Is Burnt Food Bad for You?


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In Too Afraid to Ask, we’re answering the food-related questions you may or may not be avoiding. Today: Is burnt food okay to eat? 

My dad used to love what he’d call “well done” toast: chestnut brown with blackened streaks. Mom called it “burnt.” Growing up, I thought she was losing it when she’d take a butter knife to the toast, vigorously scraping dark crumbs into the compost bin while Dad sat at the kitchen table, sighing wistfully.

He’s not alone in his preference for a little char. Since early humans first learned how to cook as far back as 1.8 million years ago, we’ve basically been programmed to crave smoky, flame-licked meats and vegetables. Come July 4 each year, countless online recipes wave grill-marked steaks like America’s unofficial summer flag.

But, since Mom’s toast-scraping days, plenty of research has come out suggesting she was right to be cautious of burnt (and even browned) foods, which produce various chemical compounds widely believed to cause cancer. While the exact risks are still debated, “it’s reasonable to minimize the consumption of burnt or overcooked foods as a precautionary measure,” says Vanessa Rissetto, RDN, the CEO and co-founder of Culina Health

Here’s what you need to know. 

What are the potential risks of eating burnt foods? 

The Maillard reaction, a kind of chemical house party that happens while cooking, is what causes foods to brown (or blacken if you burn them). It’s responsible for that rich, caramelized smell and deep, umami flavor humans go off for, but can also produce various harmful compounds. 

When starchy foods, such as bread and potatoes, are cooked at temperatures higher than 248°F, the amino acid asparagine reacts with reducing sugars (like glucose or fructose) to produce acrylamide, says Rissetto. Research shows that extremely high doses of acrylamide consumption causes reproductive toxicity, liver damage, and cancer in animals, according to Fatima Saleh, PhD, an associate health and science professor at Beirut Arab University.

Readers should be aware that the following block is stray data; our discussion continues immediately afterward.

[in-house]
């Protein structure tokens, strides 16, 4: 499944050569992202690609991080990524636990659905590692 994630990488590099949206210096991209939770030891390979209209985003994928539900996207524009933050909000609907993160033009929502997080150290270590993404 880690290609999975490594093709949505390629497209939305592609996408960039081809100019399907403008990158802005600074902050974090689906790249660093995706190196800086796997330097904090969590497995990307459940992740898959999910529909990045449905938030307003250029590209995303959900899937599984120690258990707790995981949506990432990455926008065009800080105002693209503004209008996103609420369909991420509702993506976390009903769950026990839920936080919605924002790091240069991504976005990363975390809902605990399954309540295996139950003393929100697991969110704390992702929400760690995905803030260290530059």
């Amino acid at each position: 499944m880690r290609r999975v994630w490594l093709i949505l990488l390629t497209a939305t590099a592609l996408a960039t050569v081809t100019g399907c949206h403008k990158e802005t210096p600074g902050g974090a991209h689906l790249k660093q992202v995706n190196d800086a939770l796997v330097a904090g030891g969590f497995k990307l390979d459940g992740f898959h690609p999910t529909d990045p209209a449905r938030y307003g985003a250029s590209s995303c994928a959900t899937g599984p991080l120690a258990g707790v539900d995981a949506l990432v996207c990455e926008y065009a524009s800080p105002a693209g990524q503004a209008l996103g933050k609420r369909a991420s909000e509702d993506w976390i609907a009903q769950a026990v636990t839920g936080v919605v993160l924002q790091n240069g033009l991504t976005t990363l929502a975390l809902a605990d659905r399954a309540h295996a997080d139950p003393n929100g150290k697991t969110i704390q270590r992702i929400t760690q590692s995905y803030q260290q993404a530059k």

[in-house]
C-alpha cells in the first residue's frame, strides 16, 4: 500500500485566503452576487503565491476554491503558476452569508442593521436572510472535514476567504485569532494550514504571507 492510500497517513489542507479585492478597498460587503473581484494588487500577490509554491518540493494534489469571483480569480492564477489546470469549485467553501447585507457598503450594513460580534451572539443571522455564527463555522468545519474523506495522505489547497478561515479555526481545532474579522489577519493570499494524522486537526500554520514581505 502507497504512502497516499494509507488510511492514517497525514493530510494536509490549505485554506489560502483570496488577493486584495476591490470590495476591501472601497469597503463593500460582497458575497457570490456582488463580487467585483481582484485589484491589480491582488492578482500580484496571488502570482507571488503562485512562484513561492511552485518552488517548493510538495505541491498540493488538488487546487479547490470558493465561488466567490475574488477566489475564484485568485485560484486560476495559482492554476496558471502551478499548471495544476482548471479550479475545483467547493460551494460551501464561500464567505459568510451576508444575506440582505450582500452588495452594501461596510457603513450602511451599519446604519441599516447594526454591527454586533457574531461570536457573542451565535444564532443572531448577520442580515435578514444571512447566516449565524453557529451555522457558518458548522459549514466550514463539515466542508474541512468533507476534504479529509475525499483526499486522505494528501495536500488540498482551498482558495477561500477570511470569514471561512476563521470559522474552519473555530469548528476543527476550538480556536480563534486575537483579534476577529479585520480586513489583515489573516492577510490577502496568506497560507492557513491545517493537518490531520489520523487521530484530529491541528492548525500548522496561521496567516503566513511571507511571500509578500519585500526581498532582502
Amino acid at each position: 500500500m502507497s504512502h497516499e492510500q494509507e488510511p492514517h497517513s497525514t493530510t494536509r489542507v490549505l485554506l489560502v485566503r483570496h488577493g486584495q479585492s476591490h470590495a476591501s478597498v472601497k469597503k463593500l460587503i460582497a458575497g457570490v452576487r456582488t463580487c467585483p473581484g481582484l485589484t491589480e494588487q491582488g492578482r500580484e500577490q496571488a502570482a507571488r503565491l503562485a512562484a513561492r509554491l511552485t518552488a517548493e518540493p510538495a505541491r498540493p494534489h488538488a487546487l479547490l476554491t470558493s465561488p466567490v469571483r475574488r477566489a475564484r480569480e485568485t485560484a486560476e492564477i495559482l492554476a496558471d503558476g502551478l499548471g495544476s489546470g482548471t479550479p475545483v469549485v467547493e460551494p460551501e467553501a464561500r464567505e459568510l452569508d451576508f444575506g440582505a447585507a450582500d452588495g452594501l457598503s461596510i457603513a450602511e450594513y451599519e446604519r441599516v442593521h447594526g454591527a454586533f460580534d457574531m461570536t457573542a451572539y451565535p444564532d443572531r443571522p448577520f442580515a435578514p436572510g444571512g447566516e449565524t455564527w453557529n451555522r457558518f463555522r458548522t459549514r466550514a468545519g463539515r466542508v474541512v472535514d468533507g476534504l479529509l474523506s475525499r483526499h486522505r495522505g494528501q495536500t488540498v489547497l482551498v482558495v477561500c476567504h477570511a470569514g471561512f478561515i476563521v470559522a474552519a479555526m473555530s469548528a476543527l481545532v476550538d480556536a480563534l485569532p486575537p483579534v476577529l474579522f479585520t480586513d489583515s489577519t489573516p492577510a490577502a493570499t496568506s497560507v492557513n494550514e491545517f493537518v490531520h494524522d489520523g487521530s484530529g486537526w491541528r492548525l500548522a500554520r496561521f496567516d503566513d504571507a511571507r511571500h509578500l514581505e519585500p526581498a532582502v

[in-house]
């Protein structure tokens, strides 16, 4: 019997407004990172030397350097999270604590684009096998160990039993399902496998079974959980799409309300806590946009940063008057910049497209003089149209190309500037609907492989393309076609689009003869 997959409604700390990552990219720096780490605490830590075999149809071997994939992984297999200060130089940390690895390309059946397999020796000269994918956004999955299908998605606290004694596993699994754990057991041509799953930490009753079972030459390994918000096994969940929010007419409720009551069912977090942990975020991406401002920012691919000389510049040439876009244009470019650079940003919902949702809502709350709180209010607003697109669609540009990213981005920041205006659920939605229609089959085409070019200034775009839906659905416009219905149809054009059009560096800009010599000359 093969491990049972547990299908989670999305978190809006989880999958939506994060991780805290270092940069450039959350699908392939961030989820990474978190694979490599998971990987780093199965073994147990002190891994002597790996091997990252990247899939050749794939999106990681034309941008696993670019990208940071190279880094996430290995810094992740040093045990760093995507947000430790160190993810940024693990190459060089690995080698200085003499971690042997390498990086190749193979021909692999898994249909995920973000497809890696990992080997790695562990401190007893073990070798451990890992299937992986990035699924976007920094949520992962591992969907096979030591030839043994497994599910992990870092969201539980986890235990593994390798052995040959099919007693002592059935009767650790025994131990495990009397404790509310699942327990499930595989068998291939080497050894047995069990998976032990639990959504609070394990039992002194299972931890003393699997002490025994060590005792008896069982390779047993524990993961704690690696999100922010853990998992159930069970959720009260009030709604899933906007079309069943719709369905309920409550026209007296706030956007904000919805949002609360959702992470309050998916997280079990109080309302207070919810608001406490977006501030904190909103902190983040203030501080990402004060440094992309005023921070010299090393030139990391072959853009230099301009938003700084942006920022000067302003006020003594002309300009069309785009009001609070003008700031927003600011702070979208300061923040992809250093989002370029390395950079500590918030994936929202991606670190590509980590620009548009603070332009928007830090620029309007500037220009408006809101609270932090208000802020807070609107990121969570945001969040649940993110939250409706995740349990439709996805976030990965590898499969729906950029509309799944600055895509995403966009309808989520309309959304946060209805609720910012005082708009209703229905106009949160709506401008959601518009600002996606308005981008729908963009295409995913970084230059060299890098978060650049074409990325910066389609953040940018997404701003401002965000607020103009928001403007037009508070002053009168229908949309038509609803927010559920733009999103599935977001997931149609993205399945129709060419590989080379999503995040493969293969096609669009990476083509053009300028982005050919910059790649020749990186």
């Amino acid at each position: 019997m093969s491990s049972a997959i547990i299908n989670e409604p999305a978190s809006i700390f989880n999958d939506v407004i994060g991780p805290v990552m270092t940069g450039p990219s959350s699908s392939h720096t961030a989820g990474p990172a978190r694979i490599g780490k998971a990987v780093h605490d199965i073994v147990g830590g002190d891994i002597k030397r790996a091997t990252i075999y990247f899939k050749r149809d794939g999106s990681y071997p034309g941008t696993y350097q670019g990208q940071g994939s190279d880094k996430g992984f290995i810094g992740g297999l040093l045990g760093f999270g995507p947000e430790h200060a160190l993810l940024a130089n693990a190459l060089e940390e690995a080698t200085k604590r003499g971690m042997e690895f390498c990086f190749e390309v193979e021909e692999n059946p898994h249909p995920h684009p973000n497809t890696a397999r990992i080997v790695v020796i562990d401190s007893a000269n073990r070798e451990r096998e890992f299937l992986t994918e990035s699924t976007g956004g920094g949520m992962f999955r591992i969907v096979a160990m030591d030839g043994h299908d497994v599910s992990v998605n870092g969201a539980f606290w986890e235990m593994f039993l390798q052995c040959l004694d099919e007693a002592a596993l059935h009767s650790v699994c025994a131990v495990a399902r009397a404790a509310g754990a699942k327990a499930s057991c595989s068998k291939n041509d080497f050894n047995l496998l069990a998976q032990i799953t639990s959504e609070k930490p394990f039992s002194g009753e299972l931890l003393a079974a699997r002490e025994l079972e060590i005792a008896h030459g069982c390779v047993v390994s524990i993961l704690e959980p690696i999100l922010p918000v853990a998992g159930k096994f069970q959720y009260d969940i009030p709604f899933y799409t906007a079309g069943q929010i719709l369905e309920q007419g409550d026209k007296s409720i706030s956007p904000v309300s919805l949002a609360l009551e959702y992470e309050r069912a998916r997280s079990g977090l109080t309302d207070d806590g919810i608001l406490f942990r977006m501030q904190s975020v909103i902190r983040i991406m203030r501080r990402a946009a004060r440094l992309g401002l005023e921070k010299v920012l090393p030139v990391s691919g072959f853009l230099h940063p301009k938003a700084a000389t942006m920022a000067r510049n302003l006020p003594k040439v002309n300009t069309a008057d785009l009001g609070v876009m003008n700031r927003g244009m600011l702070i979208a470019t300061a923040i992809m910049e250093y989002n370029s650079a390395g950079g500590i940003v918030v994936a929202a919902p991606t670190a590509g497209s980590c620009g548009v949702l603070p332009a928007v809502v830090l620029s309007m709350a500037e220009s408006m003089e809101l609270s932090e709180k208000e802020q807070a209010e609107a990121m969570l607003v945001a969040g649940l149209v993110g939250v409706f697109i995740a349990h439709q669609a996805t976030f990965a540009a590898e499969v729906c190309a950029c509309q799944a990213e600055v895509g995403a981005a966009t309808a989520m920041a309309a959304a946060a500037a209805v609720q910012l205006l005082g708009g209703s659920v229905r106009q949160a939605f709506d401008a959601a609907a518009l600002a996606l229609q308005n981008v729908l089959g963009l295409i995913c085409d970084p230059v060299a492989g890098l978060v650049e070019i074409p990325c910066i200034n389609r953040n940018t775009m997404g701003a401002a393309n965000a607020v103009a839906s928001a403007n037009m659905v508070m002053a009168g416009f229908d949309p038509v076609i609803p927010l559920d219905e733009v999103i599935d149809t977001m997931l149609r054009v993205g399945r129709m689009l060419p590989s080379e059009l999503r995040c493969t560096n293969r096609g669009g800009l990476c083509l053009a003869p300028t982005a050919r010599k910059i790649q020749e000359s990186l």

Because it’s tough to accurately measure acrylamide exposure and unethical to make participants eat a lot of burnt food, there’s no conclusive evidence on its cancer-causing potential in humans. According to the CDC, acrylamide can be found in the blood of 99.9% of Americans—though it’s impossible to determine whether its presence will impact health outcomes. Still, The International Agency for Research on Cancer (IARC), run by the World Health Organization, considers acrylamide to be a “probable human carcinogen.” 

Grilling, frying, and broiling meat at high temperatures produces a similar reaction between amino acids, sugars, and creatine (which is found in muscle) to form heterocyclic amines (HCAs). And when fat or juices drip into an open flame, causing smoke, polycyclic aromatic hydrocarbons (PAHs) can also end up on the surface of cooked meat.

Various laboratory experiments have proven that HCAs are mutagenic to animals, meaning they cause DNA changes that could lead to cancer. While the doses of HCAs used were thousands of times higher than what humans would consume through a regular diet, rodents fed a HCA-heavy diet developed breast, colon, liver, skin, lung, and prostate tumors.

Are some burnt foods worse for us than others? 

Given the somewhat inconclusive research on the human effects of these compounds, it’s not possible to say whether a crispy piece of chicken is better or worse for humans than heavily roasted sweet potatoes or caramelized bananas.

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